(3) This amended bylaw No. 36 was registered with the Registrar, Cooperative Societies, Delhi, hereinafter referred to as 'the Registrar' on or about 20th September, 1952. It was near about this time that S.L. Katyal, the petitioner in writ petition No. 611 D of 1966 was enrolled as a member of the Society. After the lapse of a few years, the Society on 7th August 1964, decided to allto plto by drawing of ltos and it was this decision which gave rise to disputes between the petitioners and the Society. By letter dated 25th August, 1964, the petitioner in Civil Writ No 718-D of 1966 (Bago Mal Narain Das Mallani) prtoested to the Society. Bago Mal Narain Das Mallani followed this prtoest by writing a letter dated 5th January, l965 to the Assistant Registrar challenging the aforesaid decision of the Society and urging the adoption of the principle of 'first come first served' and further praying for arbitration under the provisions of the Act. It appears that the Registrar did nto take any action upon this request. In fact the Society persisted in enforcing its decision to draw ltos and on 23rd March, 1965, informed its members that ltos will be drawn on l6th April, 1965. Ltos were drawn as intimated and, it is the common case of the parties, that none of the petitioners were lucky enough to get an alltoment. If was then that the petitioner in Civil Writ No. 611-D of 1966, (S. L. Katyal) addressed a letter dated 25th August, 1965, to the Society stating that the mathod of drawing ltos for alltoment of pltos was '-nto only unfair but illegal a id against the Law of the Coun. try'. A copy of this letter was sent to the Registrar with a request 'to admit the case for arbitration under section 54 of the Bombay Cooperative Societies Act (VII of 1920) as extended to the State of Delhi and appoint a nominee to decide this issue.' In pursuance of this request the Registrar appointed Tej' Ram as his nominee and, by his letter dated 22nd December, 1985, requested the said nominee to decide the cases of the various petitioners. Copy of this letter was endorsed, amongst tohers, to the society. On 31st December, 1965, the Society wrtoe to the Assistant Registrar pointing out that bye-law No. 36 had been amended on 20th September, 1952 and requesting the Assistant Registrar to consider whether a dispute had at all arisen between the Society and any individual member or members. Thereupon, the Registrar wrtoe a letter dated 7th January, 1966 to Tej Ram his nominee to return all the 5 cases, pending for decision against the Society 'as there are certain legal complications...............' By his letter dated 5th March, 1966, the petitioner wrtoe to the Registrar to 'reverse the withdrawal' but on 25th April, 1906, th3 Registrar informed the petitioner that the bye-laws of the Society have been amended in connection with the alltoment of pltos and 'no arbitration lies after the amendment of bye-laws.'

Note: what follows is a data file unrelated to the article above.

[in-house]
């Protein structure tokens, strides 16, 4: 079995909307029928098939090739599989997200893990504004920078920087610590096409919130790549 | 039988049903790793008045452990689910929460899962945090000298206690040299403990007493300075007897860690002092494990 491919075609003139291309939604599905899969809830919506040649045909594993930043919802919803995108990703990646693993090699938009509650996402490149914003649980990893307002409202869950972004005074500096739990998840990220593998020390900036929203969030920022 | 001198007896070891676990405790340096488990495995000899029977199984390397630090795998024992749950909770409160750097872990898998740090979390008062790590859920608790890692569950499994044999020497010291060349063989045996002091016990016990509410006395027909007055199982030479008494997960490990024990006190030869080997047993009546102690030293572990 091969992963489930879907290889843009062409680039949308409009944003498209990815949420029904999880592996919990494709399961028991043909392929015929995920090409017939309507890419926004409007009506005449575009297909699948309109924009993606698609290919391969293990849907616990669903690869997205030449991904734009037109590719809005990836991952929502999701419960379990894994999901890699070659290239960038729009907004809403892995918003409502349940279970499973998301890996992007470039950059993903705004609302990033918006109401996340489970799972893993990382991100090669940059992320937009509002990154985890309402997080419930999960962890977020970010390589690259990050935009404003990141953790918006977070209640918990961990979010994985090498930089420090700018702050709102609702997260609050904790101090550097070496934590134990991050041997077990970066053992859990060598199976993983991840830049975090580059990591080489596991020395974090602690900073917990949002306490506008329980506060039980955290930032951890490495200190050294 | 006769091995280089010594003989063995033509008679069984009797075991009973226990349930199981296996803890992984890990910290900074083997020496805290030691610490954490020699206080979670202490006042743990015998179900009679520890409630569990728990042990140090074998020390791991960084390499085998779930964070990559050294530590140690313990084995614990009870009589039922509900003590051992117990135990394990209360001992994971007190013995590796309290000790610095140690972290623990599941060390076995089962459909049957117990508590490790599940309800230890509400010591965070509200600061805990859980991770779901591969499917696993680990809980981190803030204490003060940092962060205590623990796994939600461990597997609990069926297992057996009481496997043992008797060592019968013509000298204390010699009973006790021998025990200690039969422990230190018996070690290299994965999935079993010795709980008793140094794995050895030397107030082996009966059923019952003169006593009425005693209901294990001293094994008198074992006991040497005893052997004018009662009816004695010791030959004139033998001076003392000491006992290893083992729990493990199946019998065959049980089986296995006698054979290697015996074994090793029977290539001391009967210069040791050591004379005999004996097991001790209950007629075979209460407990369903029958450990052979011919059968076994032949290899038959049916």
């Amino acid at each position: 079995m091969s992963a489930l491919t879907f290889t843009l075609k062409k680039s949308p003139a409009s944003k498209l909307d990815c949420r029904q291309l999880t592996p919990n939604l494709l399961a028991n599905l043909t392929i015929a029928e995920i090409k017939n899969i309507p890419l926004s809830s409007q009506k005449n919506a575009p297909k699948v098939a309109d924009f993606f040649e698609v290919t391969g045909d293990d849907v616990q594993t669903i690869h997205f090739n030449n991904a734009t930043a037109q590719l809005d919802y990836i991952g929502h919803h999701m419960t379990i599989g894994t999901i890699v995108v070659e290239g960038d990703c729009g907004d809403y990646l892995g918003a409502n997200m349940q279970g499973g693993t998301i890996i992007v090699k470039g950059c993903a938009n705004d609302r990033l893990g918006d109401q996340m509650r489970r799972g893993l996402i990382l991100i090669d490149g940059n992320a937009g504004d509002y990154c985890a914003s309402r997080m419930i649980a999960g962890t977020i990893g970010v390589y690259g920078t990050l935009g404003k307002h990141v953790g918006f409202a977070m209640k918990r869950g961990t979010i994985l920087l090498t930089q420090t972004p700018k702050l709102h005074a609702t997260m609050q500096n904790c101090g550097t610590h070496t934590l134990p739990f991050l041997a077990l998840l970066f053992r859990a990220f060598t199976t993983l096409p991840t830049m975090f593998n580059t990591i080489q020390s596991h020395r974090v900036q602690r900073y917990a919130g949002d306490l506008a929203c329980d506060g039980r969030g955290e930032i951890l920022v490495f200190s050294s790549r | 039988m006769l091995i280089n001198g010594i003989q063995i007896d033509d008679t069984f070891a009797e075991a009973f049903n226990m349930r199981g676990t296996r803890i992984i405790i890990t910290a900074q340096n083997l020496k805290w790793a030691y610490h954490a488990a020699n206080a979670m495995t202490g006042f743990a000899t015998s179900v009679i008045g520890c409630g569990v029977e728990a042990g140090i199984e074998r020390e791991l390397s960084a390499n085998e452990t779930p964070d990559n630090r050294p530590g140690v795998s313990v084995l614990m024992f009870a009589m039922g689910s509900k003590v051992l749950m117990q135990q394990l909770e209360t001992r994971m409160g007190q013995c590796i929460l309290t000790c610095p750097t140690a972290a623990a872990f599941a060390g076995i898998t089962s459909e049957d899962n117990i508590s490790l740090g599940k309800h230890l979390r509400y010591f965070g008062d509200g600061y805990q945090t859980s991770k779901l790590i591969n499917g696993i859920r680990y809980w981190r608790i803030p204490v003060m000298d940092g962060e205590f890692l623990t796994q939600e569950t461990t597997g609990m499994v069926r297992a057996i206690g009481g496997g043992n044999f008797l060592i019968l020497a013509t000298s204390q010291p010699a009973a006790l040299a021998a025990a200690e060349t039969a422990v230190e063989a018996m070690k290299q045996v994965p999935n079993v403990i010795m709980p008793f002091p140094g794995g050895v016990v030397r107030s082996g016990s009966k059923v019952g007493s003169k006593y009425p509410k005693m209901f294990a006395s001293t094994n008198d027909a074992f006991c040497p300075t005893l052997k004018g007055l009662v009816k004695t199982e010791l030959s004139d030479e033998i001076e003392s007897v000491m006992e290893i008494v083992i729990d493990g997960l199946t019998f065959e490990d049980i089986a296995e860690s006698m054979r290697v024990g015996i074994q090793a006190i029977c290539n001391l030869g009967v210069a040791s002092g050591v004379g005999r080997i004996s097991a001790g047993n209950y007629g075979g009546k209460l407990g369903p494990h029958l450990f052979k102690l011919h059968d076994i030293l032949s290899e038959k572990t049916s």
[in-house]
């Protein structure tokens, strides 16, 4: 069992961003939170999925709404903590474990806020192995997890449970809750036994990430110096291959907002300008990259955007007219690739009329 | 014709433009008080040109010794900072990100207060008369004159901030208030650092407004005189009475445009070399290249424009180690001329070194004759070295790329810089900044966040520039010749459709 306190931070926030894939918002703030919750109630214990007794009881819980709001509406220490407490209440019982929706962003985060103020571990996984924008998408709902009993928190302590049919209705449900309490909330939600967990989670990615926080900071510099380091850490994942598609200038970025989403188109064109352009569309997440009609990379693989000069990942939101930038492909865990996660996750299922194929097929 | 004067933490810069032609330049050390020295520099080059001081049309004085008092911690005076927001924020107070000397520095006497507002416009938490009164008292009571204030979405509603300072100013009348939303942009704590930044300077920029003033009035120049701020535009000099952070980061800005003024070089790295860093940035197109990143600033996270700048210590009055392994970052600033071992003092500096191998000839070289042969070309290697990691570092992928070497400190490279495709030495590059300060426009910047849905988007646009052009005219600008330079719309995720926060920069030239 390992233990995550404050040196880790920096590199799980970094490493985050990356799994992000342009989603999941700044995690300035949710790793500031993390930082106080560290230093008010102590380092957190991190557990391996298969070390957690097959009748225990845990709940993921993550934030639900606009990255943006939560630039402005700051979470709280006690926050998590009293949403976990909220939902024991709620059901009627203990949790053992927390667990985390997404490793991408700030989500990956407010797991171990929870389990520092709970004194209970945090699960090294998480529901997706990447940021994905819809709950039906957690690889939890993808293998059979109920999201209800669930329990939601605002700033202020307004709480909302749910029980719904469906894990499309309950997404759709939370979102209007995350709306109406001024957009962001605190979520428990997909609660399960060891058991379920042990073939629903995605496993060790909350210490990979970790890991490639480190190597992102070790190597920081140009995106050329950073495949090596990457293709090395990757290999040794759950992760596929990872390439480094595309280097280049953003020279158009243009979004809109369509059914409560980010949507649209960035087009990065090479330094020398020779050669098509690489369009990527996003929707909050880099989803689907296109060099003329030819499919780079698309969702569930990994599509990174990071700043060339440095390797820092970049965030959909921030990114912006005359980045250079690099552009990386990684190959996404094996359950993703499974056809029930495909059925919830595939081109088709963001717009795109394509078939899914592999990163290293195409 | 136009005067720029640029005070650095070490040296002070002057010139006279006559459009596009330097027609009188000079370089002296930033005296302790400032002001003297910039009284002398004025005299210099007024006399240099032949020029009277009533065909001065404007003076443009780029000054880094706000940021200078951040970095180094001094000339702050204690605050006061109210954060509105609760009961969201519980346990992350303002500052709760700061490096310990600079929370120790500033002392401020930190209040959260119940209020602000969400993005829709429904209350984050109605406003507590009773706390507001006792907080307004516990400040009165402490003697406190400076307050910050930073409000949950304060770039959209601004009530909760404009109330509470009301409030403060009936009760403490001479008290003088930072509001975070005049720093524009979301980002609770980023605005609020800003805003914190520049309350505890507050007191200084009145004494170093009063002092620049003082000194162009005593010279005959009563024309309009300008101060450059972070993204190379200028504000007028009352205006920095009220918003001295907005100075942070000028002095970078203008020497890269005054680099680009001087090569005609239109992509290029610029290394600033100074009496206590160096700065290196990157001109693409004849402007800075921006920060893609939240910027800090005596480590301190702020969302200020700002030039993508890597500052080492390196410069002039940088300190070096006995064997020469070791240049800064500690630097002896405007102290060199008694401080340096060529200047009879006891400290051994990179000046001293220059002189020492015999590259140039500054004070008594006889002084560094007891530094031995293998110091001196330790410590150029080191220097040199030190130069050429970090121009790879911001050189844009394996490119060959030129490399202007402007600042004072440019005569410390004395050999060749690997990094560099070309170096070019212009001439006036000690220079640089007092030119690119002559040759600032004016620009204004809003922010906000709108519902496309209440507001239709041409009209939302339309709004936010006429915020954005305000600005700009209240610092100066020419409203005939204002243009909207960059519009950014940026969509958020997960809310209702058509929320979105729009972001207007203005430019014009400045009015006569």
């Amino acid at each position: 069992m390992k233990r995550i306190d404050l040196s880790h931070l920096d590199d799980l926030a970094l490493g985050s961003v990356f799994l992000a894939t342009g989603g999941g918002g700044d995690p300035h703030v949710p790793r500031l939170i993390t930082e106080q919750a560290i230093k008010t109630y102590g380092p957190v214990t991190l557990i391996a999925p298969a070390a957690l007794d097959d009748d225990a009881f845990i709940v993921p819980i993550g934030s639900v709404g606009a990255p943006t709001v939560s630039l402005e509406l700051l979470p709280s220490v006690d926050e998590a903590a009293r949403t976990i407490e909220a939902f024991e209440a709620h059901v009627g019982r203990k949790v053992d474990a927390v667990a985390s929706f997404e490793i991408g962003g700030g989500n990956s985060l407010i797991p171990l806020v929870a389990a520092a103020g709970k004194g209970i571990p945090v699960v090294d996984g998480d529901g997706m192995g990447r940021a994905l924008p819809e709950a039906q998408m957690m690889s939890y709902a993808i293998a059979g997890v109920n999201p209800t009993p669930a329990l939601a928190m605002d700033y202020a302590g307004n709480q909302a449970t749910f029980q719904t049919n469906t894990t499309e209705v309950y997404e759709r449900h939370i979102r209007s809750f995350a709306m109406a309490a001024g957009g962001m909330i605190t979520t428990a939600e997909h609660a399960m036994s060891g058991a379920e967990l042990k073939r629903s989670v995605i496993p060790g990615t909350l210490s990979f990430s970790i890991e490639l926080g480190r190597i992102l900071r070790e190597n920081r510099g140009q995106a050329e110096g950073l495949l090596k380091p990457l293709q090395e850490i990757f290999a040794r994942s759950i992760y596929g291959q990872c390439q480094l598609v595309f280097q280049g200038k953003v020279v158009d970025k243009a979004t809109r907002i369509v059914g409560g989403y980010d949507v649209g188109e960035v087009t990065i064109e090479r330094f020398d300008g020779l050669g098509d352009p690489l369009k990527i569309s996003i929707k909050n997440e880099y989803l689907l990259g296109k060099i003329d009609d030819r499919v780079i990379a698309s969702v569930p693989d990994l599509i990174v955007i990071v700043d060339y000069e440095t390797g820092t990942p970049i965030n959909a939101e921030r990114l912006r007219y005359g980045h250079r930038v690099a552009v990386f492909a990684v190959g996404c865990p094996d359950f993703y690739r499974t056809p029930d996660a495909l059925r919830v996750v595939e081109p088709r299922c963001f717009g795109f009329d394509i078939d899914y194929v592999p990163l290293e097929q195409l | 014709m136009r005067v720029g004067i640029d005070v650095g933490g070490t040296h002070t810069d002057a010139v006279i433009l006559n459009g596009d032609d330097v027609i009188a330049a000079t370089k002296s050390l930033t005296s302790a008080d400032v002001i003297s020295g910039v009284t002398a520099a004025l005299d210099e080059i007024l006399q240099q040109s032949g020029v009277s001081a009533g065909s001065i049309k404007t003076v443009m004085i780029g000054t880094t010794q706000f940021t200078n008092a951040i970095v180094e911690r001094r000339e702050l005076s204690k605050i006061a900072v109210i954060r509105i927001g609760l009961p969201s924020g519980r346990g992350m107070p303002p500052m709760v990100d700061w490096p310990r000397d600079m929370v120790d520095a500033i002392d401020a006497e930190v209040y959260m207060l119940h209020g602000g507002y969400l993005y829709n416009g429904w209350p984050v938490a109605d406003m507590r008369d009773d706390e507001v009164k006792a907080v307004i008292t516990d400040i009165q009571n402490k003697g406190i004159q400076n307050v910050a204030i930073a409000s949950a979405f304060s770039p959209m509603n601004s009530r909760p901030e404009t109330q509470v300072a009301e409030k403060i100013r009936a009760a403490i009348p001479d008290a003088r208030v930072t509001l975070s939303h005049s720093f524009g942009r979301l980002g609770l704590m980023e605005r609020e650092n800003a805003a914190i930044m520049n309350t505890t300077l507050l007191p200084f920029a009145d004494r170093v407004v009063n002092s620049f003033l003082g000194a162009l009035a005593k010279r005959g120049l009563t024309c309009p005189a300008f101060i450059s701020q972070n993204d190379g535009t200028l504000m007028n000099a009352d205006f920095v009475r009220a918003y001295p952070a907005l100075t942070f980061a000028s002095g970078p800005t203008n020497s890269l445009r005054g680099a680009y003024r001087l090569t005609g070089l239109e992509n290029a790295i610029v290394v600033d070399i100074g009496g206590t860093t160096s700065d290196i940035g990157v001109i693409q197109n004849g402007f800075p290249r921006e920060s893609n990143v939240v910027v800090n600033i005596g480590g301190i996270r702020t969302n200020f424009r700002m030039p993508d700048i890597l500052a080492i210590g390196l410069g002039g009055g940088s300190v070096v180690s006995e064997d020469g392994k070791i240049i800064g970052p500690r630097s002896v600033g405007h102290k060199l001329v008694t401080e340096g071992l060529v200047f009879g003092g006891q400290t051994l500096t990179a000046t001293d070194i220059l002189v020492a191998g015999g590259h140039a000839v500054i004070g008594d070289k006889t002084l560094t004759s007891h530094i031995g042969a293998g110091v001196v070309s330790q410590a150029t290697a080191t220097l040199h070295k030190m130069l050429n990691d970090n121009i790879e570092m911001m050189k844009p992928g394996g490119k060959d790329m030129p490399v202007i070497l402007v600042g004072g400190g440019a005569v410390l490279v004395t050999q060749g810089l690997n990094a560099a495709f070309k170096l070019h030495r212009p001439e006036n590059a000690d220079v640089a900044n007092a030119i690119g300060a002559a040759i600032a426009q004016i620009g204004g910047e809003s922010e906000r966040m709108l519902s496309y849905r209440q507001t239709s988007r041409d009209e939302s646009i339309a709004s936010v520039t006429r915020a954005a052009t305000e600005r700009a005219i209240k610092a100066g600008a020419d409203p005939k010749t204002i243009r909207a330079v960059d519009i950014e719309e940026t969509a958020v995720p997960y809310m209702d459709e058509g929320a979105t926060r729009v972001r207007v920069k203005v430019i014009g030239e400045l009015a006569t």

(4) Writ petition No. 611-D of 1966 by S.L. Katyal was filed in the month of July, 1966 and the toher writ petitions followed thereafter. The principal point made in the petitions was that the withdrawal of the dispute by the Registrar was illegal and ultra vires. Counter affidavits were filed on behalf of the Society justifying the withdrawal by the Registrar and taking various toher pleas.

(5) The points which were argued before the learned Chief Justice at the time of the hearing of the writ petitions, as appearing from his judgment were-

(1)whether the Registrar, who had referred the; dispute to his nominee under section 54 of the said Act was competent to withdraw the reference from the persan to whom it had been referred ; (2) that the petitioners were estopped from contending that the Registrar was incompetent to withdraw the reference once made by him to his nominee on the ground that the petitioners were all present at the time of the taking of the ltos and had nto raised any objection thereto; (3) that the petitions were incompetent as the petitioners had toher adequate alternative remedies by way of appeal and revision under the said Act ; and (4) that the members to whom the pltos had been alltoted had nto been imp leaded even though they were necessary parties, thereby rendering the petitions as nto maintainable.

(6) Mr. Veda Vyasa, learned counsel for the Society, has urged the following points before us, namely,-

(1)that the members to whom the pltos had been alltoted, were necessary parties and nto having been imp leaded, the petitions were nto maintainable; (2) that the petitioners' conduct in taking part in the alltoment without objection disentitled them to any relief , (3) that there was great delay in filing the petitions as also in making the application to the Registrar for a reference to arbitration ; and (4) that the Registrar had the power to withdraw the reference as the power to refer contains by implication the power to withdraw.